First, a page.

Looking for similar music to Vivaldi / Paganini

Locked
Elliott

Looking for similar music to Vivaldi / Paganini

Post by Elliott » Fri Sep 01, 2006 10:00 am

Evening all.

I've recently been listening to Antonio Vivaldi (namely 'The Four Seasons'), Pyotr Ilyich Tchaikovsky (the songs 'Trepak' and 'Marche' off 'The Nutcracker Suite') and Niccolo Paganini ('The Best of Paganini').

I'm wondering if anyone can reccomend me anything similar. I'm looking to find more music with fast playing (violin shredding preferably, it's brilliant), big build ups, and generally an all around 'powerful' feeling.

I'm not interested in the sort of classical music that dibbles and dabbles around and doesn't really 'go anywhere'.

Cheers.

jbuck919
Military Band Specialist
Posts: 26462
Joined: Wed Jan 28, 2004 10:15 pm
Location: Stony Creek, New York

Post by jbuck919 » Fri Sep 01, 2006 10:10 am

Welcome, Elliott. Please favor us often with your posts.

I guess we're not going to be recommending the Brahms violin concerto. :)

If I read you right, and I may not be doing so, the biggest violin (section) "energy" I can think of occurs in the first movement of the Ninth Symphony of Beethoven. Agitation to the max. But you have to be patient--it doesn't get there right away. Also, you might get a better sense of what's really going on if you could see a video performance (sorry I can't provide a link) so you could watch the entire string section struggling to get there. Great fun.


I'm sure others will have additional ideas.

There's nothing remarkable about it. All one has to do is hit the right keys at the right time and the instrument plays itself.
-- Johann Sebastian Bach

Corlyss_D
Site Administrator
Posts: 27663
Joined: Fri Mar 25, 2005 2:25 am
Location: The Great State of Utah
Contact:

Re: Looking for similar music to Vivaldi / Paganini

Post by Corlyss_D » Fri Sep 01, 2006 11:44 am

Elliott wrote:I've recently been listening to Antonio Vivaldi (namely 'The Four Seasons'), Pyotr Ilyich Tchaikovsky (the songs 'Trepak' and 'Marche' off 'The Nutcracker Suite') and Niccolo Paganini ('The Best of Paganini').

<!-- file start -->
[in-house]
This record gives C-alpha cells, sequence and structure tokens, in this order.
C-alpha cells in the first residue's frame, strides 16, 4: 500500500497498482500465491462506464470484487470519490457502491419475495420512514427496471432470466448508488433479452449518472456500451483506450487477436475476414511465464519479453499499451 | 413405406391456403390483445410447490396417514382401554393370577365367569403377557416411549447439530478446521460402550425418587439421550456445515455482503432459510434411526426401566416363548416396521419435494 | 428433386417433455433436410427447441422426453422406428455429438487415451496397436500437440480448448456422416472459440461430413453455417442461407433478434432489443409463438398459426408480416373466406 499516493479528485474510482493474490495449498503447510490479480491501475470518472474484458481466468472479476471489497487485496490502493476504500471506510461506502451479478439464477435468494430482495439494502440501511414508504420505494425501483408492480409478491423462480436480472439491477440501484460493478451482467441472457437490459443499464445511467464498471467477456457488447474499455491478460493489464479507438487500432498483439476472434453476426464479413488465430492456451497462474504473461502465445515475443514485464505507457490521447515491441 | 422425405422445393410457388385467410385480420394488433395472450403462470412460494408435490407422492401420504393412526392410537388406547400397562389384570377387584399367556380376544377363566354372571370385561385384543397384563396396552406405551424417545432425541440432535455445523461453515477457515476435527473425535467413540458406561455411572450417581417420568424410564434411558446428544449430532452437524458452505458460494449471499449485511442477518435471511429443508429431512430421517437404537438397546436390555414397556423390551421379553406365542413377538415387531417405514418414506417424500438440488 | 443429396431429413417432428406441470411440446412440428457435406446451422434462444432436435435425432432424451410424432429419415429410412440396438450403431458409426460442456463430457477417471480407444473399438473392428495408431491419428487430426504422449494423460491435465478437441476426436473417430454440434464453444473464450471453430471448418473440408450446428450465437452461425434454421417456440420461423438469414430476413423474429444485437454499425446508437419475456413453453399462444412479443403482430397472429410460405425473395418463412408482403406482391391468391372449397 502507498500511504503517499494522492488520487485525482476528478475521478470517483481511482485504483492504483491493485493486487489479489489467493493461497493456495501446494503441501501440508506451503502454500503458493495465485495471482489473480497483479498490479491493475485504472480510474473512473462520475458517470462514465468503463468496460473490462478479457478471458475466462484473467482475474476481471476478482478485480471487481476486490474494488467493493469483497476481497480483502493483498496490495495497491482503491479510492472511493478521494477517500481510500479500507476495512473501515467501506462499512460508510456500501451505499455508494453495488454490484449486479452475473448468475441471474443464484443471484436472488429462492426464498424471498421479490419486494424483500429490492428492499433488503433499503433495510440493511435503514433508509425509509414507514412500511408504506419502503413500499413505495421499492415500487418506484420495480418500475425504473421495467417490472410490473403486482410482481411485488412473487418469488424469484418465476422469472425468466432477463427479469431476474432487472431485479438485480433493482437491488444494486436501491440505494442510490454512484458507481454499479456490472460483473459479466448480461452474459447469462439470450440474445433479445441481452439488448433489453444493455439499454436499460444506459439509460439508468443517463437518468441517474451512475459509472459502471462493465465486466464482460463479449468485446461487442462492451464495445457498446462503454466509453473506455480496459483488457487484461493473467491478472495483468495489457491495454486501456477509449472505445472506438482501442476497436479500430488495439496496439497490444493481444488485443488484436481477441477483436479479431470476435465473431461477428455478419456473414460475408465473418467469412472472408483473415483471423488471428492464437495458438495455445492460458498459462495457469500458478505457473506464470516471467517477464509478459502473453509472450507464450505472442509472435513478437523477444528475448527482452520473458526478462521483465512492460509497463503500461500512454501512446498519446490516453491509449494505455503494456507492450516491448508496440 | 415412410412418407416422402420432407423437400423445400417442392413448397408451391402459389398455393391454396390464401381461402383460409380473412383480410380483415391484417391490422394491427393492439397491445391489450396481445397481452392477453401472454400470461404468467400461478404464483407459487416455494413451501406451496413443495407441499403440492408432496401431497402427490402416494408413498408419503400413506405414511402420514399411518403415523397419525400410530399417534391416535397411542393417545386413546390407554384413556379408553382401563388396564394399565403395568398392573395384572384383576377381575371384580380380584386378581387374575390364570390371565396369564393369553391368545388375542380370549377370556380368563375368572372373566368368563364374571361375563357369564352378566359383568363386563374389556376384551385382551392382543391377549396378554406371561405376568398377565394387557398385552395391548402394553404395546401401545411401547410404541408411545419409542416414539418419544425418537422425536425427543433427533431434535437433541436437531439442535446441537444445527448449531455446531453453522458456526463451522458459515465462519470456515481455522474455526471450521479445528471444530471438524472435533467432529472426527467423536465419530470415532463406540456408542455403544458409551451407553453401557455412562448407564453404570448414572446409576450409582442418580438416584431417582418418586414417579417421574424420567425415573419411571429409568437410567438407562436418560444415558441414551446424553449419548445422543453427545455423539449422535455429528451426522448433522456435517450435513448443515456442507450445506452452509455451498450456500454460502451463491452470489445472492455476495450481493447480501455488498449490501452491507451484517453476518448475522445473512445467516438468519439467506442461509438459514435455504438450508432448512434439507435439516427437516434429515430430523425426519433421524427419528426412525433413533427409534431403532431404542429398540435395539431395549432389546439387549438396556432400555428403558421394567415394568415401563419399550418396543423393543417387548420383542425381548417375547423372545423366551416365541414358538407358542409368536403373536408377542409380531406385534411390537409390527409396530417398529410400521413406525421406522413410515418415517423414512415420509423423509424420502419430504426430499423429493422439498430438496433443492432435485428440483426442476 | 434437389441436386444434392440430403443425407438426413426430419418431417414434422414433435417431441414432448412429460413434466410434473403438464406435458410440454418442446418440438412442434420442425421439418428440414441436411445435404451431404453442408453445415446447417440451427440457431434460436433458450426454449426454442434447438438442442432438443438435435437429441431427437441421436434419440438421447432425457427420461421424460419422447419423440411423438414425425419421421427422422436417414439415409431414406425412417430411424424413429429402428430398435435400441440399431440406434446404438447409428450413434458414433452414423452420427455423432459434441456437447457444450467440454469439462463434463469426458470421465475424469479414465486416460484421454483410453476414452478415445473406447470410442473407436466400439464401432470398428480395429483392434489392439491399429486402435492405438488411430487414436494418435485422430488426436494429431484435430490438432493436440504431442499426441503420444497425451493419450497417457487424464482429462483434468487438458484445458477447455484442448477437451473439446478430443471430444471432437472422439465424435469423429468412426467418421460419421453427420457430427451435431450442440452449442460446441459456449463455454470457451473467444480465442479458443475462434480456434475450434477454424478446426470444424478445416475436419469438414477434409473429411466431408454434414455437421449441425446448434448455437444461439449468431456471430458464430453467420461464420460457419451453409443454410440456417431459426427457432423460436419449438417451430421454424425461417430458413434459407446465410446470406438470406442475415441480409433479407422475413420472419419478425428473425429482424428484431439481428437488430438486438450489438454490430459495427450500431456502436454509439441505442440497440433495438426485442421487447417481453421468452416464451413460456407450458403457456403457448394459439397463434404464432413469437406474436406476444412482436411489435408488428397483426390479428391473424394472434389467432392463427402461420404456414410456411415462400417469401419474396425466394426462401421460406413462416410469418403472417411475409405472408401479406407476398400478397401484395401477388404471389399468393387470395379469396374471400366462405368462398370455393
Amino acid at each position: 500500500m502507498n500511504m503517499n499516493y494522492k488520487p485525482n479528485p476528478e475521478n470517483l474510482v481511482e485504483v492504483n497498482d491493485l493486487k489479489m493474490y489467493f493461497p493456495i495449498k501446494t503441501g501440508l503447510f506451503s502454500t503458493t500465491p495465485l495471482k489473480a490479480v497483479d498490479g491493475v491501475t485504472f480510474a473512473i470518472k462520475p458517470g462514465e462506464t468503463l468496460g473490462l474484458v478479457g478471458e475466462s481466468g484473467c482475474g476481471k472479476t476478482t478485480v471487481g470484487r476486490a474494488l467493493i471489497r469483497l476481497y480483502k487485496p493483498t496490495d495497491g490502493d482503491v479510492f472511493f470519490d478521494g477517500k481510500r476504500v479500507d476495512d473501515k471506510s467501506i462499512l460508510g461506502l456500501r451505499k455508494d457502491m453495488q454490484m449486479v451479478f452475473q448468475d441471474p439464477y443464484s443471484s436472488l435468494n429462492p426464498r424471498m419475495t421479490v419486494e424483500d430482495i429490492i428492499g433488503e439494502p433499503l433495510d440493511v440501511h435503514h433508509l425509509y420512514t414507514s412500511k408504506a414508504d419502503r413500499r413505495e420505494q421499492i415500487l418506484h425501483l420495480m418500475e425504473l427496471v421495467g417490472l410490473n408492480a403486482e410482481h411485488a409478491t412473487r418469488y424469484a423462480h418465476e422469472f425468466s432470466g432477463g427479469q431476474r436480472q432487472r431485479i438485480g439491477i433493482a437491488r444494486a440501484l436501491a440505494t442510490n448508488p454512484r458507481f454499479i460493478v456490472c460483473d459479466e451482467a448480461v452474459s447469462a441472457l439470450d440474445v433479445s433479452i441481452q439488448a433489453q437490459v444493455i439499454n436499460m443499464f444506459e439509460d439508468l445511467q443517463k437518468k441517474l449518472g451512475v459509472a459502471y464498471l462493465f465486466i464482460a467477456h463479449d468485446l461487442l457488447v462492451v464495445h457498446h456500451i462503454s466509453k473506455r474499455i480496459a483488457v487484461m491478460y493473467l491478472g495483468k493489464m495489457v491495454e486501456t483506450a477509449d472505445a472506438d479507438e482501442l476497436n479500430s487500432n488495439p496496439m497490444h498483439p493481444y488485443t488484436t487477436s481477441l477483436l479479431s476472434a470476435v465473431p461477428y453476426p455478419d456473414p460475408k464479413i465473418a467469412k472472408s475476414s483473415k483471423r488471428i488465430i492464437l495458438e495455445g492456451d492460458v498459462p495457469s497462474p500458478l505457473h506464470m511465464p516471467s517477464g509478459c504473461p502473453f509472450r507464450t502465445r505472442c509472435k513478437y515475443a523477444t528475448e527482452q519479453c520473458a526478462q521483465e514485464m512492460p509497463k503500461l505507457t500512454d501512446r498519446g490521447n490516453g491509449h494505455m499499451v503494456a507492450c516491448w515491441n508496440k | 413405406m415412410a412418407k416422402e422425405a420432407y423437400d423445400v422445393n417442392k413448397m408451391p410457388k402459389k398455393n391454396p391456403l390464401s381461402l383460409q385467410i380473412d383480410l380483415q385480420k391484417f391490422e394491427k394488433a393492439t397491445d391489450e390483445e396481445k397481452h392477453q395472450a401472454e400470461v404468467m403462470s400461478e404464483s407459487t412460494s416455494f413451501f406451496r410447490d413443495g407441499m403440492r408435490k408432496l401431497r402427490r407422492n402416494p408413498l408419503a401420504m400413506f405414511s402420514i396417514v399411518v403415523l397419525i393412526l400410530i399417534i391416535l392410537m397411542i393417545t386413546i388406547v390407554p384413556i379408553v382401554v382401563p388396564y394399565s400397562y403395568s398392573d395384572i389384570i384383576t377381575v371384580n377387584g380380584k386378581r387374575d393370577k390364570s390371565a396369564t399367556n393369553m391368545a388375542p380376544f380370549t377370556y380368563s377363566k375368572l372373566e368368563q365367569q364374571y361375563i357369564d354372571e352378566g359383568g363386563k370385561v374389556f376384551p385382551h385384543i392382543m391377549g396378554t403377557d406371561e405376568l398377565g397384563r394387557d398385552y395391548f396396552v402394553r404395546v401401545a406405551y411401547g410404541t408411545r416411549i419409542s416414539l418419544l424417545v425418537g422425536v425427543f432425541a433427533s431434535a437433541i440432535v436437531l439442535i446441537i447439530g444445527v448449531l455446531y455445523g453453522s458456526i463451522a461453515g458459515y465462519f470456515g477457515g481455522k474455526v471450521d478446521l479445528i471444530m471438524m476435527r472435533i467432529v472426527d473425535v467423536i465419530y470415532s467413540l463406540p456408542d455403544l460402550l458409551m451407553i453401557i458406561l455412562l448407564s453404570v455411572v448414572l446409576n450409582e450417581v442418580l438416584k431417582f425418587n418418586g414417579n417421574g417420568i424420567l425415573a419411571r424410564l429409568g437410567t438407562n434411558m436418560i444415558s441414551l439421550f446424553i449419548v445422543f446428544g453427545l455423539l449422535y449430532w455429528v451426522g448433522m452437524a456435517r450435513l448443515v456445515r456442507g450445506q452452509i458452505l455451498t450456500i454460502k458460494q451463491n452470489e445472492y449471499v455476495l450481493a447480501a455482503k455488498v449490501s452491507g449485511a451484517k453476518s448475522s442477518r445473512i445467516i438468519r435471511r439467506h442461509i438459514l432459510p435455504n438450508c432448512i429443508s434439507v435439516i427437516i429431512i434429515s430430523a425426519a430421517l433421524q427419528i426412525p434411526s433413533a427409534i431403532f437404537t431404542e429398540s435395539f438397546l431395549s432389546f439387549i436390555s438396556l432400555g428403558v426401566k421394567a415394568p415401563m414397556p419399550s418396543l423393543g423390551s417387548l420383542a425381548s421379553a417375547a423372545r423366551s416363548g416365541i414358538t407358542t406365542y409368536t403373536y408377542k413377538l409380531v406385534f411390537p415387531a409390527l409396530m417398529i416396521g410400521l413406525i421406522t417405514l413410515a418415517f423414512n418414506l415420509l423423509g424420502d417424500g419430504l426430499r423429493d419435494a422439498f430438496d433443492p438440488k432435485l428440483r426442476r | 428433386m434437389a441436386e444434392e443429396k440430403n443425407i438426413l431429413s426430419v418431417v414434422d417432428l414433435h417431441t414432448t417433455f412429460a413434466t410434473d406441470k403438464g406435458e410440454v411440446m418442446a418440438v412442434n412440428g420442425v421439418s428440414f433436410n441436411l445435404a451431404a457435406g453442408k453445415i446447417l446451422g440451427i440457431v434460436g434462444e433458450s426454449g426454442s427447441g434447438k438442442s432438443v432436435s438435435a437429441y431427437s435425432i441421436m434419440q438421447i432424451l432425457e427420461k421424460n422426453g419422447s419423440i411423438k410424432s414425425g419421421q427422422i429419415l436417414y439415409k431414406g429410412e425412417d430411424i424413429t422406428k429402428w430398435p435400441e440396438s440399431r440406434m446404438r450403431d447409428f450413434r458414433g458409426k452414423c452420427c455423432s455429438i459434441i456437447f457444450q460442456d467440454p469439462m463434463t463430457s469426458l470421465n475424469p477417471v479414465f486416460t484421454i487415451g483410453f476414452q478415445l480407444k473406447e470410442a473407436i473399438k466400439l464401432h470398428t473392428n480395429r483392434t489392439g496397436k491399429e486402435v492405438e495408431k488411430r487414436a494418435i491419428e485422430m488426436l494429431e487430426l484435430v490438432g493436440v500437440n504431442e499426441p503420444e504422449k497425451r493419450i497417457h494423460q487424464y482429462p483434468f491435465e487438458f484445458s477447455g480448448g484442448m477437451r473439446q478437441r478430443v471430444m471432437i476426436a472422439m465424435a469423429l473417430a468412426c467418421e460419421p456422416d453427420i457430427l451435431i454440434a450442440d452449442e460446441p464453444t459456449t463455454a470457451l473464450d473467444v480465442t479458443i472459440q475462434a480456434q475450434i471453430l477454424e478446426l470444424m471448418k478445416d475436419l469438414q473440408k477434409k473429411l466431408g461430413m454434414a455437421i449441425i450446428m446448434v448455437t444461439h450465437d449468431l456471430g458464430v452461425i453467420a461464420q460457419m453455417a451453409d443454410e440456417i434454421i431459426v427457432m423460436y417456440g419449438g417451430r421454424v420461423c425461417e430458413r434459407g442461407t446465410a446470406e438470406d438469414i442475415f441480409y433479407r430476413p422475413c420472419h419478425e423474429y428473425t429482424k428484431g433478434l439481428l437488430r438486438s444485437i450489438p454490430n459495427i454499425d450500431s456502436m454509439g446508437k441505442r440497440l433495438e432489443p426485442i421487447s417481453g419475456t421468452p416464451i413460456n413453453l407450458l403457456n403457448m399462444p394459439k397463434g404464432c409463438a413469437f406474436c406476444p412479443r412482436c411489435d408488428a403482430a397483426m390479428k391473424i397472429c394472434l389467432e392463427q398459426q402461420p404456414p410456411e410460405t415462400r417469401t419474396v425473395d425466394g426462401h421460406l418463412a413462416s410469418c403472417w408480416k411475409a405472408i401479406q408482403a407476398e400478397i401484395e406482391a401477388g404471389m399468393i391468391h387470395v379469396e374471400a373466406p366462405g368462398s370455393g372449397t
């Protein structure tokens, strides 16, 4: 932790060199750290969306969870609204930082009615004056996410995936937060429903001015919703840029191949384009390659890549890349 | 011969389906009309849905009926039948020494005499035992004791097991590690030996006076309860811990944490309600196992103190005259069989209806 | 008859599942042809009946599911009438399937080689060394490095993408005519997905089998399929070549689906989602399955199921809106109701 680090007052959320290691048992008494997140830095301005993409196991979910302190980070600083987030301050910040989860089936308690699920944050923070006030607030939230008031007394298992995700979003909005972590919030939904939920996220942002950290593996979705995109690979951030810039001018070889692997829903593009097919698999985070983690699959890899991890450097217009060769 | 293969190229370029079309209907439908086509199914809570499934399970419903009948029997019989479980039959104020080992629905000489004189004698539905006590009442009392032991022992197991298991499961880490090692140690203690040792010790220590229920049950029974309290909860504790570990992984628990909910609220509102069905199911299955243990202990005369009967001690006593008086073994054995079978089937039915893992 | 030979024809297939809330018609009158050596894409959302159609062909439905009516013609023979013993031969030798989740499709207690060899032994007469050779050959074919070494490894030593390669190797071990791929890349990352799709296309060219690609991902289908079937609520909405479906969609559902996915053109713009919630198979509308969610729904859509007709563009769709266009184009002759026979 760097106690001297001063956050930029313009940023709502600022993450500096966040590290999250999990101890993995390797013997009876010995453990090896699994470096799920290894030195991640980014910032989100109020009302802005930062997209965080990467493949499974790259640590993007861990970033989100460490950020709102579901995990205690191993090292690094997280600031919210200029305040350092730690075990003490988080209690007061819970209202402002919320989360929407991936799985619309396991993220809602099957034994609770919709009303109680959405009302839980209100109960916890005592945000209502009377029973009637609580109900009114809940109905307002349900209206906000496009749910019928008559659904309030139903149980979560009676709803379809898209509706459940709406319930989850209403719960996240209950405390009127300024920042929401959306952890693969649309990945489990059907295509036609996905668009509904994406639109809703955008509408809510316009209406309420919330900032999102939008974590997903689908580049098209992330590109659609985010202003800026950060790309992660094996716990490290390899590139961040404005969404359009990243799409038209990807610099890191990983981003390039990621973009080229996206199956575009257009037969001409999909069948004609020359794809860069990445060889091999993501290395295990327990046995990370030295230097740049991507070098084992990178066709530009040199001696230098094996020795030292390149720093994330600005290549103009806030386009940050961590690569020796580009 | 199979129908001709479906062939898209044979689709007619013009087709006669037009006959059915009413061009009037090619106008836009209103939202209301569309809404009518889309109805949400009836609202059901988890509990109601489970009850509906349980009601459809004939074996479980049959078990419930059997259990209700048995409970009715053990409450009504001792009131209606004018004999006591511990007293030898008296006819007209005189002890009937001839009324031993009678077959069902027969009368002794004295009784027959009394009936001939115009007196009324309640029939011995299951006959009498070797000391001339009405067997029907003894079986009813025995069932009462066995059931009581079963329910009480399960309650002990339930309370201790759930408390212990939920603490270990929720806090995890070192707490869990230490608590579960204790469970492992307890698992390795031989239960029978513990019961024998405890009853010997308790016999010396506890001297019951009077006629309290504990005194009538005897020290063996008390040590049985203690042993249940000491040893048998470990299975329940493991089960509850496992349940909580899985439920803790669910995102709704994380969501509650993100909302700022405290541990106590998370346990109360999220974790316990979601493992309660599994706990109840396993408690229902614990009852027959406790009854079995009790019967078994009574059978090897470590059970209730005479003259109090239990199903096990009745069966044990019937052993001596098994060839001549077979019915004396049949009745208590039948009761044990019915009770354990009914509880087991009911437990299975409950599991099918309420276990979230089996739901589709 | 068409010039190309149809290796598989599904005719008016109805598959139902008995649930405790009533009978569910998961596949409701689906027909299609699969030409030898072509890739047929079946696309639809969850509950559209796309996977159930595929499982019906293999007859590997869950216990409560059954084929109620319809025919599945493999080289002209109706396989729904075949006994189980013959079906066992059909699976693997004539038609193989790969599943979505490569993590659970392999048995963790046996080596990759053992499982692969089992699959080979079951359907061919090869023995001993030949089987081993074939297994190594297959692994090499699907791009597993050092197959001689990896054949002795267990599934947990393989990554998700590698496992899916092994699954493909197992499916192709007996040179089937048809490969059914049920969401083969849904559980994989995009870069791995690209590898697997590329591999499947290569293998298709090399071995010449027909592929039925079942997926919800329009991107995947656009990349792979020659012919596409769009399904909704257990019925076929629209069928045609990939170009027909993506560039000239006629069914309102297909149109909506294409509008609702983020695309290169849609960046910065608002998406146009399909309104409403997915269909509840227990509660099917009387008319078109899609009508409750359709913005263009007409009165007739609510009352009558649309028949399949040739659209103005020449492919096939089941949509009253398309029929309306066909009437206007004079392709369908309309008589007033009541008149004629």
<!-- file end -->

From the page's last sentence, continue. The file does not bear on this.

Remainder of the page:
Welcome to the Boards, Elliott.

What's wrong with more Vivaldi? He wrote tons of violin music. Anything by Giardino Armonico or Giuliano Carmignola or Concerto Koln or Musica Antiqua Koln will give you that rocket feeling.

What's wrong with more Paganini? Check out his violin sonatas and concerti.

Check out Andrew Manze, anything by him, but particularly his recordings of Biber. Biber does things with a violin that I didn't think were humanly possible.

Look too for violin sonatas and concertos by Telemann, another extremely prolific Baroque composer.

Bach's sonatas and partitas and concertos for violin are wonderful. I particularly like the sonatas and partitas in the version by Aaron Rosand, but others are good too. Look for the concertos in historically informed performances or original instruments performances by any of the groups I mentioned above.

Try the entire Nutcracker and Swan Lake and Sleeping Beauty ballets. Also check out Kalinnikov symphonies, ballets by Leo Delibes, ballet music by Verdi and Rossini from their operas, anything by Glazunov, and Mussorgsky's Pictures at an Exhibition and Night on Bald Mountain.

That should keep you busy for the rest of the day . . . .
Corlyss
Contessa d'EM, a carbon-based life form

Ralph
Dittersdorf Specialist & CMG NY Host
Posts: 20996
Joined: Fri Mar 25, 2005 6:54 am